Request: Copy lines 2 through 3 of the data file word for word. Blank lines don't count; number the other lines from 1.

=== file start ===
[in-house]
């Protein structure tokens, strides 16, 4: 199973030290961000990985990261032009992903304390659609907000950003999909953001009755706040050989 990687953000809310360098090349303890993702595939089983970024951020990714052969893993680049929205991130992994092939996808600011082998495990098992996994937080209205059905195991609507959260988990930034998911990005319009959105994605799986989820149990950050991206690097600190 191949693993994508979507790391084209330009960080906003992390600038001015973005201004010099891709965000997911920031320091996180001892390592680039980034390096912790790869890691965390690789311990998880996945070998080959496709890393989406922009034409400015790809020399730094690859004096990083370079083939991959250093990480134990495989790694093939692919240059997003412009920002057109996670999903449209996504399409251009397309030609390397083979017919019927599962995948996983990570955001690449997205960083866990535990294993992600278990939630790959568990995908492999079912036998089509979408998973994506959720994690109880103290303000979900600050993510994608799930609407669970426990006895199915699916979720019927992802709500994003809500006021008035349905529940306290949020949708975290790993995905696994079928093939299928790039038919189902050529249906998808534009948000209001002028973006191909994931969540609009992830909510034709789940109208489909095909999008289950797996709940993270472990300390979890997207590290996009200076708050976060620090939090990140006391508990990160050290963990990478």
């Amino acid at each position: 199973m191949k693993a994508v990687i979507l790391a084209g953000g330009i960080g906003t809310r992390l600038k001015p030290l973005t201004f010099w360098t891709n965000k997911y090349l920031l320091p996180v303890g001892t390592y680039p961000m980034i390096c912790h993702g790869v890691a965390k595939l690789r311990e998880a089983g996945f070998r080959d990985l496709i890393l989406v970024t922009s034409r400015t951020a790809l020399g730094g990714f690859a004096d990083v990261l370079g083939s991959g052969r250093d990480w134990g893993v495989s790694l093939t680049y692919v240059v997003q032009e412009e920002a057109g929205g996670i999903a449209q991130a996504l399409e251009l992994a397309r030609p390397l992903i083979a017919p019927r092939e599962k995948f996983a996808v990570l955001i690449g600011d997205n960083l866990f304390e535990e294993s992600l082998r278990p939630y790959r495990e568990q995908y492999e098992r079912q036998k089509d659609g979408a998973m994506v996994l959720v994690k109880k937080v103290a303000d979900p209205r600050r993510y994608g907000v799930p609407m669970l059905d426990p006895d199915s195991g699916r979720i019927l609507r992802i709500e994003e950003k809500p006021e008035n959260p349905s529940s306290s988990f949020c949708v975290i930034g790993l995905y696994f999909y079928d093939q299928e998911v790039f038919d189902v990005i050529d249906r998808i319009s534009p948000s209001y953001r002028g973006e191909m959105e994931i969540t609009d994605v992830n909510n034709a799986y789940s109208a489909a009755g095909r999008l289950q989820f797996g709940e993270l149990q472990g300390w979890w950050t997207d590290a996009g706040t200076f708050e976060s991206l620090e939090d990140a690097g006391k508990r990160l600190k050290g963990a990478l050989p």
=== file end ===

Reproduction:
């Protein structure tokens, strides 16, 4: 199973030290961000990985990261032009992903304390659609907000950003999909953001009755706040050989 990687953000809310360098090349303890993702595939089983970024951020990714052969893993680049929205991130992994092939996808600011082998495990098992996994937080209205059905195991609507959260988990930034998911990005319009959105994605799986989820149990950050991206690097600190 191949693993994508979507790391084209330009960080906003992390600038001015973005201004010099891709965000997911920031320091996180001892390592680039980034390096912790790869890691965390690789311990998880996945070998080959496709890393989406922009034409400015790809020399730094690859004096990083370079083939991959250093990480134990495989790694093939692919240059997003412009920002057109996670999903449209996504399409251009397309030609390397083979017919019927599962995948996983990570955001690449997205960083866990535990294993992600278990939630790959568990995908492999079912036998089509979408998973994506959720994690109880103290303000979900600050993510994608799930609407669970426990006895199915699916979720019927992802709500994003809500006021008035349905529940306290949020949708975290790993995905696994079928093939299928790039038919189902050529249906998808534009948000209001002028973006191909994931969540609009992830909510034709789940109208489909095909999008289950797996709940993270472990300390979890997207590290996009200076708050976060620090939090990140006391508990990160050290963990990478």
């Amino acid at each position: 199973m191949k693993a994508v990687i979507l790391a084209g953000g330009i960080g906003t809310r992390l600038k001015p030290l973005t201004f010099w360098t891709n965000k997911y090349l920031l320091p996180v303890g001892t390592y680039p961000m980034i390096c912790h993702g790869v890691a965390k595939l690789r311990e998880a089983g996945f070998r080959d990985l496709i890393l989406v970024t922009s034409r400015t951020a790809l020399g730094g990714f690859a004096d990083v990261l370079g083939s991959g052969r250093d990480w134990g893993v495989s790694l093939t680049y692919v240059v997003q032009e412009e920002a057109g929205g996670i999903a449209q991130a996504l399409e251009l992994a397309r030609p390397l992903i083979a017919p019927r092939e599962k995948f996983a996808v990570l955001i690449g600011d997205n960083l866990f304390e535990e294993s992600l082998r278990p939630y790959r495990e568990q995908y492999e098992r079912q036998k089509d659609g979408a998973m994506v996994l959720v994690k109880k937080v103290a303000d979900p209205r600050r993510y994608g907000v799930p609407m669970l059905d426990p006895d199915s195991g699916r979720i019927l609507r992802i709500e994003e950003k809500p006021e008035n959260p349905s529940s306290s988990f949020c949708v975290i930034g790993l995905y696994f999909y079928d093939q299928e998911v790039f038919d189902v990005i050529d249906r998808i319009s534009p948000s209001y953001r002028g973006e191909m959105e994931i969540t609009d994605v992830n909510n034709a799986y789940s109208a489909a009755g095909r999008l289950q989820f797996g709940e993270l149990q472990g300390w979890w950050t997207d590290a996009g706040t200076f708050e976060s991206l620090e939090d990140a690097g006391k508990r990160l600190k050290g963990a990478l050989p």